The Trump administration’s move to roll back capital gains taxes is intended to boost investment throughout the country, but not everyone is sure it will have the desired effect — particularly when it comes to real estate investment. President Donald Trump has directed Treasury Secretary Steven Mnuchin to explore adjusting the way capital gains taxes are calculated for inflation, potentially shedding at least $100B in tax revenue over the next 10 years, the New York Times reports. Currently, the price a seller pays for an asset is subtracted from the amount it nets in a sale to calculate the tax, without any adjustments.
Trump and Mnuchin want to calculate the initial cost of the asset with present-day inflation added when calculating the tax, and a study by the University of Pennsylvania’s Wharton School of Business estimates that two-thirds of the savings of the change would affect only the top 0.1% of American income earners. Such changes to the tax code normally go through Congress, but the Trump administration is attempting to circumvent that process.
Critics worry the change in code could give wealthy, high net worth individuals further unfair advantage, since only those with the capital to hold a significant amount of stocks or real estate would see tangible savings. Senate Democratic Leader Chuck Schumer called the move an “outrage,” and the Times said it would likely be challenged in court.
As for how this tax break would impact the industry, Quantum Real Estate Advisors President Chad Firsel is optimistic that it could spur increased investment in commercial real estate, though he said such activity could come at the cost of 1031 exchanges — wherein a property seller reinvests their proceeds into similar assets to defer capital gains taxes.
“I think it will absolutely stimulate sales in our market,” Firsel told Bisnow. “There is a higher probability that [investors] will sell, and I think it will stimulate trade, as opposed to people holding or buying assets that they don’t want to buy [in 1031 exchanges] because they’re afraid of capital gains taxes.”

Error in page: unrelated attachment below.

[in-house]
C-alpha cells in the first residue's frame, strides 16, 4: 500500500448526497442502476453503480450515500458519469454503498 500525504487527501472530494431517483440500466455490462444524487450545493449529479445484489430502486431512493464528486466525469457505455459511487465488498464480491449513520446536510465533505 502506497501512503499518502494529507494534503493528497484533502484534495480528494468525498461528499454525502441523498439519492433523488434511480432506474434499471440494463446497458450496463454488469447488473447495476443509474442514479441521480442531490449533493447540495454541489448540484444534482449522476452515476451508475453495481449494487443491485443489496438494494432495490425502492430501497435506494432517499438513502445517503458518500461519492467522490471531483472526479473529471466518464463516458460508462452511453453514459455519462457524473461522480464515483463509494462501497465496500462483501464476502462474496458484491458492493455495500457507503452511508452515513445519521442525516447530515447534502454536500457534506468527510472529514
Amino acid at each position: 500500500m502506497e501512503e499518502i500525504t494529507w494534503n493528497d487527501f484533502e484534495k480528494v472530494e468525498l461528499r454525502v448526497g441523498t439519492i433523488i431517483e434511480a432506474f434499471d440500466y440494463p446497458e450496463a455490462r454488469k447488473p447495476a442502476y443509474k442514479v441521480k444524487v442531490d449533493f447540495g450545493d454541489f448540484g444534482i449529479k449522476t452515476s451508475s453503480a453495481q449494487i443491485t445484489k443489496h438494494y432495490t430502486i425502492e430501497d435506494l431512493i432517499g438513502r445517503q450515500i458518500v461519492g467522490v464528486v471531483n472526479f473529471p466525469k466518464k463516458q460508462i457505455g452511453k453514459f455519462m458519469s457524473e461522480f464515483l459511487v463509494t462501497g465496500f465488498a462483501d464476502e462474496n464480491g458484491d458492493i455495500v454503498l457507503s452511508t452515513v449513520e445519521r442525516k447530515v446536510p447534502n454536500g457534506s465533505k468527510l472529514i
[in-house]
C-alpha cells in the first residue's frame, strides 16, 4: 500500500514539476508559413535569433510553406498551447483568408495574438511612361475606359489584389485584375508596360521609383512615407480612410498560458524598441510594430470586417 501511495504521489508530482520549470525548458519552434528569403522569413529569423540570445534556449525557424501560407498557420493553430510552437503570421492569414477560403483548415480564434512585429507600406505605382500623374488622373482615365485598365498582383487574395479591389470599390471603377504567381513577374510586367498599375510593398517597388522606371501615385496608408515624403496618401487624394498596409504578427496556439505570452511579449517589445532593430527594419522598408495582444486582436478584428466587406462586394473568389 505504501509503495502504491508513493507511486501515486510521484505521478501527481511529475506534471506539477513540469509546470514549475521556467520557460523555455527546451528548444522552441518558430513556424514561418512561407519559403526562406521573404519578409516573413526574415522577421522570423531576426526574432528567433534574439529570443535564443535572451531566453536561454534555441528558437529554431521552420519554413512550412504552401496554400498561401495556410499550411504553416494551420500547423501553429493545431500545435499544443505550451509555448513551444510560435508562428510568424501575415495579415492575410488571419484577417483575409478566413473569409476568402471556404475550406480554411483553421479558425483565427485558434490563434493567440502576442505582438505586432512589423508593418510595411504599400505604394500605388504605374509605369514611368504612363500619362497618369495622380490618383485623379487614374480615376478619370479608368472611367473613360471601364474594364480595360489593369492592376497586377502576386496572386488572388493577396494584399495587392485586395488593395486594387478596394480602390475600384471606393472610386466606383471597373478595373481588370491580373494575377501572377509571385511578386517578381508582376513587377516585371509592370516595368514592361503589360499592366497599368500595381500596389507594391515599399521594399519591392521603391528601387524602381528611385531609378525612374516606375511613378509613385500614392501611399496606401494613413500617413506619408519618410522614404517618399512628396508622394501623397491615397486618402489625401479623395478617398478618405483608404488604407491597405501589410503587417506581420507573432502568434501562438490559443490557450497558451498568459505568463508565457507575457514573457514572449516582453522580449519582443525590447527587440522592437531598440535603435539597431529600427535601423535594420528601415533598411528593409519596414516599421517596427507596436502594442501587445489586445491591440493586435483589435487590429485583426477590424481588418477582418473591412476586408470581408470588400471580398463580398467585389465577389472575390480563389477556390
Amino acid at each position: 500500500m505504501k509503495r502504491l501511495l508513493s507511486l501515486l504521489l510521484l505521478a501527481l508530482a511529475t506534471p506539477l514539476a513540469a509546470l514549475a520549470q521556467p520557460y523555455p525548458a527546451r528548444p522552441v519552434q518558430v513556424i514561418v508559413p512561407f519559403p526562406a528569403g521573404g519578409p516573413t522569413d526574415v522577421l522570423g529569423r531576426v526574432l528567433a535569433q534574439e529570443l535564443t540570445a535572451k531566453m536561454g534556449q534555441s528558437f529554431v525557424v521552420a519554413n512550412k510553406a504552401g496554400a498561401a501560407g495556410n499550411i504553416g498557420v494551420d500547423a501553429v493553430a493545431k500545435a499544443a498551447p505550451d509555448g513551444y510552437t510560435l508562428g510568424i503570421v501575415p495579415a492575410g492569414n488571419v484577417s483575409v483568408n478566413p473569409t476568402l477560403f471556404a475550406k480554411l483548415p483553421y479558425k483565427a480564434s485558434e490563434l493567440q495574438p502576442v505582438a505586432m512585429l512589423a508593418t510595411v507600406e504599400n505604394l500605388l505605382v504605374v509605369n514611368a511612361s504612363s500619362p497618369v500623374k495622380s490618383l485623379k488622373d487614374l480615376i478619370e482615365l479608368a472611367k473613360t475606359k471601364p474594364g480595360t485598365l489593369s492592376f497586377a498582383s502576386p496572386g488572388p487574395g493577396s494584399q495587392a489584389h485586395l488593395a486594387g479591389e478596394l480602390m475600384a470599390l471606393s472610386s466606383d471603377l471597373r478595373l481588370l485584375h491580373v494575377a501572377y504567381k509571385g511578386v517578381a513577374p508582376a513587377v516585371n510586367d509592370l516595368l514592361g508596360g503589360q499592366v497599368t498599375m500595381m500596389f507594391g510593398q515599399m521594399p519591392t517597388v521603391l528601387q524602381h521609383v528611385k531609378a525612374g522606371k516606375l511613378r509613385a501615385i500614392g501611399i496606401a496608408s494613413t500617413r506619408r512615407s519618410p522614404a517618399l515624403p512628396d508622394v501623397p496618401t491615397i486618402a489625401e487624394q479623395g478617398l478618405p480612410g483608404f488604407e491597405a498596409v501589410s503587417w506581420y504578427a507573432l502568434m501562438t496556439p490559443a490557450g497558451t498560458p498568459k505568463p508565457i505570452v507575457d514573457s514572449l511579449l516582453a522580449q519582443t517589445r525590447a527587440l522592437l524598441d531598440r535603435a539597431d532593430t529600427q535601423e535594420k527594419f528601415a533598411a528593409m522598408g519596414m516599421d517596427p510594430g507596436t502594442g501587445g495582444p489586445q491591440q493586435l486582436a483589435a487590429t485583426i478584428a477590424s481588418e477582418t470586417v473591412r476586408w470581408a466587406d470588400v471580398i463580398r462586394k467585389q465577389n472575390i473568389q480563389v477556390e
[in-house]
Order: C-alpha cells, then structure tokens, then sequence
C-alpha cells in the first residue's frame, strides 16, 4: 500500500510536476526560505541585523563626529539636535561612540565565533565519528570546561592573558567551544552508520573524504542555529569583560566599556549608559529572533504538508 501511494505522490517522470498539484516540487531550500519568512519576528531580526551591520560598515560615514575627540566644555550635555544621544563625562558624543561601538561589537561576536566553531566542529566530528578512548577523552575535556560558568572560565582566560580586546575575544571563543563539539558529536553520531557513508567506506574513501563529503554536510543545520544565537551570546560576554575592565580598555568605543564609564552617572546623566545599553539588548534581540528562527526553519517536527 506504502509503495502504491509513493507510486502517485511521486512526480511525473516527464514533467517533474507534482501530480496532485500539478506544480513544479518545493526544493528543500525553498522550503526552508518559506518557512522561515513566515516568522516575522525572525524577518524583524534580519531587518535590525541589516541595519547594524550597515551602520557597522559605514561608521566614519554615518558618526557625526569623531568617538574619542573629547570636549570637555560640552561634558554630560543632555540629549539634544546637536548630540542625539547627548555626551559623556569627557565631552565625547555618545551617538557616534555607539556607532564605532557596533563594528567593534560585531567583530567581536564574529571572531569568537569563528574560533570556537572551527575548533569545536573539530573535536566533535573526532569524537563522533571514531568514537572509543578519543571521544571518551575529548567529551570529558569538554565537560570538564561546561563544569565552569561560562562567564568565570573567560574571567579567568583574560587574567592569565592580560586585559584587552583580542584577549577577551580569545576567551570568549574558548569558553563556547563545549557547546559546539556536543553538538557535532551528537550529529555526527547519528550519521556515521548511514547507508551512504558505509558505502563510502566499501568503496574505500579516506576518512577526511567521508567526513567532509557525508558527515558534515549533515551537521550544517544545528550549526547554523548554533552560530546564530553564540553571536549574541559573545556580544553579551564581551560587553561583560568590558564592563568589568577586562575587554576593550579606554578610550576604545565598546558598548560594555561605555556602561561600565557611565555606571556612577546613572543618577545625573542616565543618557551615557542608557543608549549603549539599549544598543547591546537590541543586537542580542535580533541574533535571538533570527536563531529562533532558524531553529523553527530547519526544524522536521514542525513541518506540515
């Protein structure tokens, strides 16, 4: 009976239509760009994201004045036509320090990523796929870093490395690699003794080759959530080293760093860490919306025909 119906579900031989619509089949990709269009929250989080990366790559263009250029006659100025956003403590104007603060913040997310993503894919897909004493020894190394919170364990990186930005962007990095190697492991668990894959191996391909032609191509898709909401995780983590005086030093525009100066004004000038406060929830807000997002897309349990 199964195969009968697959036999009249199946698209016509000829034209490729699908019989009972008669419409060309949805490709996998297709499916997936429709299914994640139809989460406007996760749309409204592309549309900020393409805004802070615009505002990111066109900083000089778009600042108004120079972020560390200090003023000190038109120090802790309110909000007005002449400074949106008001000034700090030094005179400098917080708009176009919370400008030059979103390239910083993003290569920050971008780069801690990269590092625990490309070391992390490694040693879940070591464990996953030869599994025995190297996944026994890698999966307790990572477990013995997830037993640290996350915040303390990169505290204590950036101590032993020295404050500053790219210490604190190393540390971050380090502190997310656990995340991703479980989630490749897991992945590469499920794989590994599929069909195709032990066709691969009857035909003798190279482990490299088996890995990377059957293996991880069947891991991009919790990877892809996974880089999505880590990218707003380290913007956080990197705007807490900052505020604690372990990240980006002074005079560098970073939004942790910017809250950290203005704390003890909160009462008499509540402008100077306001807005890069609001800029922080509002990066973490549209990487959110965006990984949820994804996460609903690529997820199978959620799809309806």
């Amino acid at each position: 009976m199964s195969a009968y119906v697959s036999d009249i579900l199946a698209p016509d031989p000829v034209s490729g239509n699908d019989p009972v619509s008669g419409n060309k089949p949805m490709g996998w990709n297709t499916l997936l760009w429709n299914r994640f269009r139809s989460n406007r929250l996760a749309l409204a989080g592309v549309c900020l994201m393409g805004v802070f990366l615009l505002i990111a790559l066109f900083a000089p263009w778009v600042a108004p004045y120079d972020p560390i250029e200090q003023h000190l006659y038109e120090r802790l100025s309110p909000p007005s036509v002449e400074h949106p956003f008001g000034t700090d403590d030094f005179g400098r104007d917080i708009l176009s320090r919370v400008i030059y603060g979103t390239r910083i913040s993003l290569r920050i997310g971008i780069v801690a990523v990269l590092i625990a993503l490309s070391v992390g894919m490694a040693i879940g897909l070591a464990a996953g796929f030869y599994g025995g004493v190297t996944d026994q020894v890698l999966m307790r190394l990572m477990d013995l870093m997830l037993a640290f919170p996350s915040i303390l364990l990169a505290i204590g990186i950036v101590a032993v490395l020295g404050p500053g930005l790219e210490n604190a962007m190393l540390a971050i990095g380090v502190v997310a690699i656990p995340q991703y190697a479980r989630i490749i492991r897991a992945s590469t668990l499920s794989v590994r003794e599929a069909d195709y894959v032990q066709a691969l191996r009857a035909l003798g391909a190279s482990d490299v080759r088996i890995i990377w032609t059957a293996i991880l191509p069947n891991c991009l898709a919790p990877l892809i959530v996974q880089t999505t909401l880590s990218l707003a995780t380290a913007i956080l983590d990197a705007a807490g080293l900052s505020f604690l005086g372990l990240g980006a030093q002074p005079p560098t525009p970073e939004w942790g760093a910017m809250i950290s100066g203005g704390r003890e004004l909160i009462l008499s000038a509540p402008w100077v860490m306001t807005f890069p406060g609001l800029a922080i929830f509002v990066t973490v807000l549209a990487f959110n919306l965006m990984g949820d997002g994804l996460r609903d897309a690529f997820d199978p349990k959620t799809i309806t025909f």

Others predict the tax break will neither make investors less inclined to put their money in property nor more inclined to keep cash on hand.
“People put stuff in real estate to get appreciation, and they’ll still do that. There still isn’t much of a better place to put money than real estate,” Ernst Valery Investments founder Ernst Valery said. “The sophisticated investor has a formula to balance their portfolio, and I don’t think this factors in.”
As economist Jared Bernstein wrote in The Washington Post, multiple studies have been conducted into capital gains taxes that all came to the same conclusion as Valery. Historically, capital gains tax changes have had no measurable impact on the economy as a whole.
The tax policy that the GOP succeeded in pushing through has had a sizable impact on the industry, though not particularly due to the tax cuts on the wealthy. Rather, the creation of opportunity zones for development has spurred interest from the real estate community.
“Investors are looking for opportunity zones now,” Valery said. “I get called every day by people asking to go into Opportunity Zones, so it is driving interest.”
One element of the new tax law that might have been overlooked is the extension of the required holding period for assets passed to fund managers to three years from one year in order to avoid a higher capital gains tax rate. The change could decrease investment activity in the short term as property owners seek to avoid higher tax rates, Firsel said.
“The three-year carried interest for capital gains is a negative for us,” Firsel said. “But once the three years are up, as opposed to them being on the fence about selling, you’ll see a lot more sellers because there’s not as much uncertainty about capital gains [if the new policy is passed].”